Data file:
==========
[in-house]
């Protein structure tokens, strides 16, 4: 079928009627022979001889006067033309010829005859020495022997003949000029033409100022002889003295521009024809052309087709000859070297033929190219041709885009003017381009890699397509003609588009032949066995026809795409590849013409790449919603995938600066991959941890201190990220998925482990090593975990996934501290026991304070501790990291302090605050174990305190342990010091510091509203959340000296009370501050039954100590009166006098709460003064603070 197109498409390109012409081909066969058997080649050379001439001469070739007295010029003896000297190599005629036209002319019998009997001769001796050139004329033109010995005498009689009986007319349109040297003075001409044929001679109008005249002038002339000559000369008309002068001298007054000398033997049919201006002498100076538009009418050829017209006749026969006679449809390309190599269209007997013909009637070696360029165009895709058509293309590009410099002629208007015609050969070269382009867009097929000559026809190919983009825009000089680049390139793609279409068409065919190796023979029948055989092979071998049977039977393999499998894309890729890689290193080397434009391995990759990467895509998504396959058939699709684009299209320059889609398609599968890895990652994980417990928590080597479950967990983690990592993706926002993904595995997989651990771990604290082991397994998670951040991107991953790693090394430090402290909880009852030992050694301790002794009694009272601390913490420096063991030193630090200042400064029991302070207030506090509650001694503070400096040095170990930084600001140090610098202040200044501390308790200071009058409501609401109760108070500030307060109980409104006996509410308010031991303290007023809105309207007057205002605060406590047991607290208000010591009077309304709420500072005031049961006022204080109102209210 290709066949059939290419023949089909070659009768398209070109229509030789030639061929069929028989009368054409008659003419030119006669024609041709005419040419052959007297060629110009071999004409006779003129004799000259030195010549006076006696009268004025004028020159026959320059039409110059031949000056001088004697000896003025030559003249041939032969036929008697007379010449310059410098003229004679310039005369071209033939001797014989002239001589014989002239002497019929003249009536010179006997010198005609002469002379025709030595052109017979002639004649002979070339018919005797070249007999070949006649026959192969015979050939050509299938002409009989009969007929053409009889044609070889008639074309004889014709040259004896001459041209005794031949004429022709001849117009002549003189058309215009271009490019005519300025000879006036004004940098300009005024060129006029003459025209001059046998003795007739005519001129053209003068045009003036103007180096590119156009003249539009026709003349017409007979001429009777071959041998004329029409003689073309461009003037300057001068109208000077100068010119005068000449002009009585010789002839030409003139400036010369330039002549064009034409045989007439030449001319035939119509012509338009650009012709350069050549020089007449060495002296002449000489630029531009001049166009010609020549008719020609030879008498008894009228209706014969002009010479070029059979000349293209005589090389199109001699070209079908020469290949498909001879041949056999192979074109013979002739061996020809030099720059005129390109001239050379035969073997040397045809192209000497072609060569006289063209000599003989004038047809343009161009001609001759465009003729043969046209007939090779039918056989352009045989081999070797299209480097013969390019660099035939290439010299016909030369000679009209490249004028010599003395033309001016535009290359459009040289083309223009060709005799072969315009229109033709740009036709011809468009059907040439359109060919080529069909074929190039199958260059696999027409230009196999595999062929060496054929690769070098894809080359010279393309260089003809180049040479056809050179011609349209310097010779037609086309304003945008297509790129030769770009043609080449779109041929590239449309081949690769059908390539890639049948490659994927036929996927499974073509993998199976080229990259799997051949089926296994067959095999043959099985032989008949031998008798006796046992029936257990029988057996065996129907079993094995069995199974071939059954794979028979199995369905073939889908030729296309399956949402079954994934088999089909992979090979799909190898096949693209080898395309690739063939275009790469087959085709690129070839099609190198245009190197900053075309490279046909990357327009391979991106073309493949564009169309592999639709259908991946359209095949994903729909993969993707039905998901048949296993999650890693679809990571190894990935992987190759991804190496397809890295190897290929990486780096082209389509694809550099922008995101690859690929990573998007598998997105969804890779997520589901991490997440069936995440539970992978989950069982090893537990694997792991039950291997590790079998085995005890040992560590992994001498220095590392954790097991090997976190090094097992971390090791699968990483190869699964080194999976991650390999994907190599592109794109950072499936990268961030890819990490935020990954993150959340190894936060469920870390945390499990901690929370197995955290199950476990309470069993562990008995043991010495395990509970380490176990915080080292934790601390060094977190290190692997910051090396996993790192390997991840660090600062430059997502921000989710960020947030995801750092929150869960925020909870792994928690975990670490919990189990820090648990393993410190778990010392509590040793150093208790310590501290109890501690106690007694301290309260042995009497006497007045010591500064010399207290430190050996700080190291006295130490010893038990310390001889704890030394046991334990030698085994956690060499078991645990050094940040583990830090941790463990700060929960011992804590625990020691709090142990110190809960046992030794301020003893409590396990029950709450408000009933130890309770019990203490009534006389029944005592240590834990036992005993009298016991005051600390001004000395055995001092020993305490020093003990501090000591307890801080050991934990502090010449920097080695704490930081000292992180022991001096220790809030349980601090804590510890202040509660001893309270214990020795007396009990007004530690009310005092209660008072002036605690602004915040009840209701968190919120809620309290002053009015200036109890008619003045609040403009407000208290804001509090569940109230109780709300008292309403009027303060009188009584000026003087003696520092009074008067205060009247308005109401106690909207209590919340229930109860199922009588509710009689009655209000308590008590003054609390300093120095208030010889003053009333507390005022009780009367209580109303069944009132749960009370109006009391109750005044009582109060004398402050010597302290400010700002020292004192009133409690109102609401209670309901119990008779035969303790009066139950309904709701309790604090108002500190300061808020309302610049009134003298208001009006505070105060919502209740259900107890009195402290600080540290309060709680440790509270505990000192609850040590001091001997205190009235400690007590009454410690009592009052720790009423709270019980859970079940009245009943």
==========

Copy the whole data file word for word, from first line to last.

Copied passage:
[in-house]
């Protein structure tokens, strides 16, 4: 079928009627022979001889006067033309010829005859020495022997003949000029033409100022002889003295521009024809052309087709000859070297033929190219041709885009003017381009890699397509003609588009032949066995026809795409590849013409790449919603995938600066991959941890201190990220998925482990090593975990996934501290026991304070501790990291302090605050174990305190342990010091510091509203959340000296009370501050039954100590009166006098709460003064603070 197109498409390109012409081909066969058997080649050379001439001469070739007295010029003896000297190599005629036209002319019998009997001769001796050139004329033109010995005498009689009986007319349109040297003075001409044929001679109008005249002038002339000559000369008309002068001298007054000398033997049919201006002498100076538009009418050829017209006749026969006679449809390309190599269209007997013909009637070696360029165009895709058509293309590009410099002629208007015609050969070269382009867009097929000559026809190919983009825009000089680049390139793609279409068409065919190796023979029948055989092979071998049977039977393999499998894309890729890689290193080397434009391995990759990467895509998504396959058939699709684009299209320059889609398609599968890895990652994980417990928590080597479950967990983690990592993706926002993904595995997989651990771990604290082991397994998670951040991107991953790693090394430090402290909880009852030992050694301790002794009694009272601390913490420096063991030193630090200042400064029991302070207030506090509650001694503070400096040095170990930084600001140090610098202040200044501390308790200071009058409501609401109760108070500030307060109980409104006996509410308010031991303290007023809105309207007057205002605060406590047991607290208000010591009077309304709420500072005031049961006022204080109102209210 290709066949059939290419023949089909070659009768398209070109229509030789030639061929069929028989009368054409008659003419030119006669024609041709005419040419052959007297060629110009071999004409006779003129004799000259030195010549006076006696009268004025004028020159026959320059039409110059031949000056001088004697000896003025030559003249041939032969036929008697007379010449310059410098003229004679310039005369071209033939001797014989002239001589014989002239002497019929003249009536010179006997010198005609002469002379025709030595052109017979002639004649002979070339018919005797070249007999070949006649026959192969015979050939050509299938002409009989009969007929053409009889044609070889008639074309004889014709040259004896001459041209005794031949004429022709001849117009002549003189058309215009271009490019005519300025000879006036004004940098300009005024060129006029003459025209001059046998003795007739005519001129053209003068045009003036103007180096590119156009003249539009026709003349017409007979001429009777071959041998004329029409003689073309461009003037300057001068109208000077100068010119005068000449002009009585010789002839030409003139400036010369330039002549064009034409045989007439030449001319035939119509012509338009650009012709350069050549020089007449060495002296002449000489630029531009001049166009010609020549008719020609030879008498008894009228209706014969002009010479070029059979000349293209005589090389199109001699070209079908020469290949498909001879041949056999192979074109013979002739061996020809030099720059005129390109001239050379035969073997040397045809192209000497072609060569006289063209000599003989004038047809343009161009001609001759465009003729043969046209007939090779039918056989352009045989081999070797299209480097013969390019660099035939290439010299016909030369000679009209490249004028010599003395033309001016535009290359459009040289083309223009060709005799072969315009229109033709740009036709011809468009059907040439359109060919080529069909074929190039199958260059696999027409230009196999595999062929060496054929690769070098894809080359010279393309260089003809180049040479056809050179011609349209310097010779037609086309304003945008297509790129030769770009043609080449779109041929590239449309081949690769059908390539890639049948490659994927036929996927499974073509993998199976080229990259799997051949089926296994067959095999043959099985032989008949031998008798006796046992029936257990029988057996065996129907079993094995069995199974071939059954794979028979199995369905073939889908030729296309399956949402079954994934088999089909992979090979799909190898096949693209080898395309690739063939275009790469087959085709690129070839099609190198245009190197900053075309490279046909990357327009391979991106073309493949564009169309592999639709259908991946359209095949994903729909993969993707039905998901048949296993999650890693679809990571190894990935992987190759991804190496397809890295190897290929990486780096082209389509694809550099922008995101690859690929990573998007598998997105969804890779997520589901991490997440069936995440539970992978989950069982090893537990694997792991039950291997590790079998085995005890040992560590992994001498220095590392954790097991090997976190090094097992971390090791699968990483190869699964080194999976991650390999994907190599592109794109950072499936990268961030890819990490935020990954993150959340190894936060469920870390945390499990901690929370197995955290199950476990309470069993562990008995043991010495395990509970380490176990915080080292934790601390060094977190290190692997910051090396996993790192390997991840660090600062430059997502921000989710960020947030995801750092929150869960925020909870792994928690975990670490919990189990820090648990393993410190778990010392509590040793150093208790310590501290109890501690106690007694301290309260042995009497006497007045010591500064010399207290430190050996700080190291006295130490010893038990310390001889704890030394046991334990030698085994956690060499078991645990050094940040583990830090941790463990700060929960011992804590625990020691709090142990110190809960046992030794301020003893409590396990029950709450408000009933130890309770019990203490009534006389029944005592240590834990036992005993009298016991005051600390001004000395055995001092020993305490020093003990501090000591307890801080050991934990502090010449920097080695704490930081000292992180022991001096220790809030349980601090804590510890202040509660001893309270214990020795007396009990007004530690009310005092209660008072002036605690602004915040009840209701968190919120809620309290002053009015200036109890008619003045609040403009407000208290804001509090569940109230109780709300008292309403009027303060009188009584000026003087003696520092009074008067205060009247308005109401106690909207209590919340229930109860199922009588509710009689009655209000308590008590003054609390300093120095208030010889003053009333507390005022009780009367209580109303069944009132749960009370109006009391109750005044009582109060004398402050010597302290400010700002020292004192009133409690109102609401209670309901119990008779035969303790009066139950309904709701309790604090108002500190300061808020309302610049009134003298208001009006505070105060919502209740259900107890009195402290600080540290309060709680440790509270505990000192609850040590001091001997205190009235400690007590009454410690009592009052720790009423709270019980859970079940009245009943």